Gratitude and Rage

My emotions fluctuate between gratitude and rage. I’m grateful to have a home at last. I’m angry that I had to fight so hard for it, and that so many people I know aren’t so lucky. I am so thankful to the people who continuously show support with gifts, because it’s what helps me get by. I am simultaneously frustrated that this kind of dependence must exist, since I can’t hold a normal job anymore and must broadcast each expense.

I don’t have the resources to help the people I care for in significant ways. I can only listen with empathy as I watch people fall through the cracks. So many people trapped because their abusers have resources they don’t. So many people fighting just to stay housed. I know a lot of people who can’t work anymore, and those who still can are on their way to being unable to work. When you aren’t making enough money to meet your basic needs, exploitative work is an exhausting insult. When you can’t work anymore, you have to hope someone takes a liking to the tragic allure of your story, or…fall through the cracks.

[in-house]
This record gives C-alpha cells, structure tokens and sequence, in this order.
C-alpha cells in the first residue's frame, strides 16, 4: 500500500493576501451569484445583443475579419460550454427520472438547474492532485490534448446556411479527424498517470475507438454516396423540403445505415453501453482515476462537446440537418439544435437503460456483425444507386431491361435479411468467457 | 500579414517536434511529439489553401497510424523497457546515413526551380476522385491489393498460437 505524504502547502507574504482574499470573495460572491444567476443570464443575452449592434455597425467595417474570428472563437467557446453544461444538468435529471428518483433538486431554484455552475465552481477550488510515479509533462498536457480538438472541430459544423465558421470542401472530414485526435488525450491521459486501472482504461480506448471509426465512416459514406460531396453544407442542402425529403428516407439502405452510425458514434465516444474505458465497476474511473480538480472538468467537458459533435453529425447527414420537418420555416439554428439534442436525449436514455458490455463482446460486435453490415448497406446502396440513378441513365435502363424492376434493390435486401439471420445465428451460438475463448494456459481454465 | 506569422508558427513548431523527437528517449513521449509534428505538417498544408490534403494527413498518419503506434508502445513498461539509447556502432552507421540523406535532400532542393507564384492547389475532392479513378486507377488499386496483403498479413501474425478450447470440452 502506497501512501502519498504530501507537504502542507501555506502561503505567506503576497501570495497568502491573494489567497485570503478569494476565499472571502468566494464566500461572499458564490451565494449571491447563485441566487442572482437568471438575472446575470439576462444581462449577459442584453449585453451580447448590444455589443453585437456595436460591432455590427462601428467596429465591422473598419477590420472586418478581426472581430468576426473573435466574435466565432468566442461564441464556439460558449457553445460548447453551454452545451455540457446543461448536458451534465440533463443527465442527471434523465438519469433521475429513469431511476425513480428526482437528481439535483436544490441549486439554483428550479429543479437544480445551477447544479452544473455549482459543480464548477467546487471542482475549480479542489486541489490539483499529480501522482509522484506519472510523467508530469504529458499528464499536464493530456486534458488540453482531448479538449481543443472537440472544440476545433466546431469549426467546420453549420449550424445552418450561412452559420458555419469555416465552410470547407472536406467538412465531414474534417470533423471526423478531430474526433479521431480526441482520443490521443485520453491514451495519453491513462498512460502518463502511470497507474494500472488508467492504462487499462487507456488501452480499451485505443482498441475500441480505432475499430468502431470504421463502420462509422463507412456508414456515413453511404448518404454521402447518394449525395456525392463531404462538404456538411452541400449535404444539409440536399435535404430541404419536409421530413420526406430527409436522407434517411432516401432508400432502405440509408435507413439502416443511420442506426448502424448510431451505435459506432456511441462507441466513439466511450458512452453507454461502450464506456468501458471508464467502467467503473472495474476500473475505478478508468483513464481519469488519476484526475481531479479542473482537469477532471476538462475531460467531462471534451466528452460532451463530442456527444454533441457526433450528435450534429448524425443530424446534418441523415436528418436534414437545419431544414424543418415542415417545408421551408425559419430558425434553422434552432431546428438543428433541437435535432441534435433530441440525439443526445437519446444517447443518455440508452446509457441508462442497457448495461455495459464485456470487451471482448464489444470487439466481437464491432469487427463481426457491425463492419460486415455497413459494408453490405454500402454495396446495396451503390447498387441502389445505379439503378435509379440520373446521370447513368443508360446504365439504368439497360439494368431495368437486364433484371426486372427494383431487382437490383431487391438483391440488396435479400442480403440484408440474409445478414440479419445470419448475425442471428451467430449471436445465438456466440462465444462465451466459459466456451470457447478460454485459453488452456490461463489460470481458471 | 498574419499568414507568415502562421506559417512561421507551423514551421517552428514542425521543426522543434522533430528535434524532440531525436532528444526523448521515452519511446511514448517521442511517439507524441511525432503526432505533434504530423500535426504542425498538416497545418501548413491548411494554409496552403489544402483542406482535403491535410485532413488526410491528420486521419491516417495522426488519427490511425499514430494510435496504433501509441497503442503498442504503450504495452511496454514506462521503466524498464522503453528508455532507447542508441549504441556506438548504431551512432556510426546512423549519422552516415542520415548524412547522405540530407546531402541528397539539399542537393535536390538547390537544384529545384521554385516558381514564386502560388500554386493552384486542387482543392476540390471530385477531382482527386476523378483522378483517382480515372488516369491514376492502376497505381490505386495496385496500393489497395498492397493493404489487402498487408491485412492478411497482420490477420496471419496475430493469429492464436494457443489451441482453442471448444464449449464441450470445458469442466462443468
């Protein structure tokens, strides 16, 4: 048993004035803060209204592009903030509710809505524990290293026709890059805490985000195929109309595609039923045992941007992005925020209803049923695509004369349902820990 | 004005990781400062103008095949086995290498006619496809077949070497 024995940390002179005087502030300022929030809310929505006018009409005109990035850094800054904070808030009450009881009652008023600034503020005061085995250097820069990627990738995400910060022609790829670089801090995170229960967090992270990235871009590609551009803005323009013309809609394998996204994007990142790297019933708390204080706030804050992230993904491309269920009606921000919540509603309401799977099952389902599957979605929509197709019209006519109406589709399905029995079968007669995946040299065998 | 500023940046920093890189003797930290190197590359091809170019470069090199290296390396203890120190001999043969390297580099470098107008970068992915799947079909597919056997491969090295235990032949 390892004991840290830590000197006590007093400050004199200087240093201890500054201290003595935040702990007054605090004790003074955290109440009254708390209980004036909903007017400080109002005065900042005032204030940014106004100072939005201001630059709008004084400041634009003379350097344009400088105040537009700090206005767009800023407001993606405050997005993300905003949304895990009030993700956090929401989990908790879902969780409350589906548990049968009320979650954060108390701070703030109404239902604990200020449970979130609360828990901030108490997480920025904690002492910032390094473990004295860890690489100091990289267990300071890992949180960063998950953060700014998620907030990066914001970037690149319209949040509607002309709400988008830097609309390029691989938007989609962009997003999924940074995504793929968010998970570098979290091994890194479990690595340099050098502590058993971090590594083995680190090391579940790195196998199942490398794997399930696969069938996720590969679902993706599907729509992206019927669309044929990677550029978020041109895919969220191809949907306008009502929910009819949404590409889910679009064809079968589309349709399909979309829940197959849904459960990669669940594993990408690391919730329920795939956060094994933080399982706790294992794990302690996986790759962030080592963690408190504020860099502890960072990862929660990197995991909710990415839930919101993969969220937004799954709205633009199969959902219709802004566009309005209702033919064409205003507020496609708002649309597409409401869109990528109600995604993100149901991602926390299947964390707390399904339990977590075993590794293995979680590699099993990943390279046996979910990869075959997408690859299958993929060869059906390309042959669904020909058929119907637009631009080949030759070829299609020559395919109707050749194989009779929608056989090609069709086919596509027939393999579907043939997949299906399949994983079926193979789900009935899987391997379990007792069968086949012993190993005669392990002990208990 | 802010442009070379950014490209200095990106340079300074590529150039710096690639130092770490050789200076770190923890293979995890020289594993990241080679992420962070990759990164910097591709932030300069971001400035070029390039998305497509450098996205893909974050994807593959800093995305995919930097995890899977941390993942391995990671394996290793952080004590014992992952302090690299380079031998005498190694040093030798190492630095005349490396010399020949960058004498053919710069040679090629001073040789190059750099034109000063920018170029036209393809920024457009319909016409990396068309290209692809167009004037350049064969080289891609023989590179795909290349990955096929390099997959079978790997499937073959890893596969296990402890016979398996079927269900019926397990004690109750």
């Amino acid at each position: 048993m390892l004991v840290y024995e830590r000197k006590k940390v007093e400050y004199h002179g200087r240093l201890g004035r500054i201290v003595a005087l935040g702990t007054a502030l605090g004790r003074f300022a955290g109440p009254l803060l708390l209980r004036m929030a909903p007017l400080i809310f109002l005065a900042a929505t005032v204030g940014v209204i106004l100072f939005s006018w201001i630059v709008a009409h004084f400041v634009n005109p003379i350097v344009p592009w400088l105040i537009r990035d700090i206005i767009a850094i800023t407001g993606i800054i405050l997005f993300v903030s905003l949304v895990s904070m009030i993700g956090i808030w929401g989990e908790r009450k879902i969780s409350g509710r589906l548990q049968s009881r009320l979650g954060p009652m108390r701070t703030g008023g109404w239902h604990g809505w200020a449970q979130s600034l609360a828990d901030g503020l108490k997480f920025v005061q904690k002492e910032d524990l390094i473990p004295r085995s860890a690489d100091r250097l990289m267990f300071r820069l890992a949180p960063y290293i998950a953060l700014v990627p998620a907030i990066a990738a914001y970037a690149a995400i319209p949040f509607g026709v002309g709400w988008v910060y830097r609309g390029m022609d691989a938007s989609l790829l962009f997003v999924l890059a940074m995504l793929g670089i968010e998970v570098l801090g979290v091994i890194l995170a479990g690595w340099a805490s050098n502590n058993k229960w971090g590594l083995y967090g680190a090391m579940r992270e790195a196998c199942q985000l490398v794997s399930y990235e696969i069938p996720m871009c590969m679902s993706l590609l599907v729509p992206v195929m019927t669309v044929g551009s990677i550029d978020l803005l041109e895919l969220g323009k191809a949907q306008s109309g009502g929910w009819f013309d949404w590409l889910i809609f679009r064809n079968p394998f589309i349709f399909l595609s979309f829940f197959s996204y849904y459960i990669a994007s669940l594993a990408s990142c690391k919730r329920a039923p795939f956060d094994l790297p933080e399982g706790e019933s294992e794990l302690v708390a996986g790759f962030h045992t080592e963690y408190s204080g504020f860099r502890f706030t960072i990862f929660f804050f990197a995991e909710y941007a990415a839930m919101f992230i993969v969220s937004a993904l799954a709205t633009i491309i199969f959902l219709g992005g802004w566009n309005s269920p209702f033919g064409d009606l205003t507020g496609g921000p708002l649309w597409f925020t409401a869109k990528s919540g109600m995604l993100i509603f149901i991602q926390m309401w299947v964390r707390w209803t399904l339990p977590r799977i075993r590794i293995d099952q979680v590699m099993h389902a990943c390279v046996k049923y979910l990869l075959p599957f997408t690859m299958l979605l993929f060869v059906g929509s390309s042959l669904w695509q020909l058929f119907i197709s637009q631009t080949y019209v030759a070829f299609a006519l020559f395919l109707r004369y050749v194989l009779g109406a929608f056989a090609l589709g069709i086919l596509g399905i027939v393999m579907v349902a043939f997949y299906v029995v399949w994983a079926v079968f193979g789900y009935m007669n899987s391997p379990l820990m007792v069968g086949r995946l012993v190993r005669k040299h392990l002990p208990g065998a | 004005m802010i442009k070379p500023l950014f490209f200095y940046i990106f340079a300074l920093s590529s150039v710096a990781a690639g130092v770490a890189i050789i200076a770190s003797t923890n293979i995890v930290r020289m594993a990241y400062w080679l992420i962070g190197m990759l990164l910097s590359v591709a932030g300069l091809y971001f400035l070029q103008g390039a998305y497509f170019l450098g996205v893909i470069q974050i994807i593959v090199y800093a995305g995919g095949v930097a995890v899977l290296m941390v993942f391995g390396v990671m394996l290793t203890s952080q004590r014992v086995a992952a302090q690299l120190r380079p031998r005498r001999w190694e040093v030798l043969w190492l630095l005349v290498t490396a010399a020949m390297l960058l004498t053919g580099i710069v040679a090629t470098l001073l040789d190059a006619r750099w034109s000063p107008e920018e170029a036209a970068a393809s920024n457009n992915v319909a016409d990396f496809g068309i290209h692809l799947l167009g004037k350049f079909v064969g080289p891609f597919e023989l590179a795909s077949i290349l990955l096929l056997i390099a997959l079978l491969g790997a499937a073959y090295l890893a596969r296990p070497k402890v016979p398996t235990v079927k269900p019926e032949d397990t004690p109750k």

Falling through the cracks looks like a thousand ways to die of neglect and indifference. This is a problem the United States uniquely refuses to solve. I find myself researching grim data: inequality in the US is getting so bad, life expectancy was already declining steadily before the pandemic, and in 2020 it dropped even more significantly. Literally hundreds of thousands of people are dying while waiting for a disability hearing. Millions are at risk of eviction if the moratorium is not extended beyond March 31st. In July 2019, Fair.org published a piece entitled, “Media Just Can’t Stop Presenting Horrifying Stories as ‘Uplifting’ Perseverance Porn”. Countless stories of people unable to afford basic needs and healthcare are praised for coming up with clever ways to meet their needs. The thing is, for everyone who has an inspiring story of successfully raising enough funds, there are hundreds of others who don’t. These are people dying because they can’t afford life-saving medication, mobility aids, and care.

Is it any wonder that I am hard pressed to feel lucky, grateful, and content with my position? It shouldn’t have to be this way. I am one small person – I cannot singlehandedly bring down an entire system. I can advocate for radical changes, though, because I think small compromises are not enough.

The stimulus package took too long and is not enough to ensure recovery. There’s nothing to recover because we were on a deadly trajectory before the pandemic even started. People were already falling through the cracks. The process has just been expedited.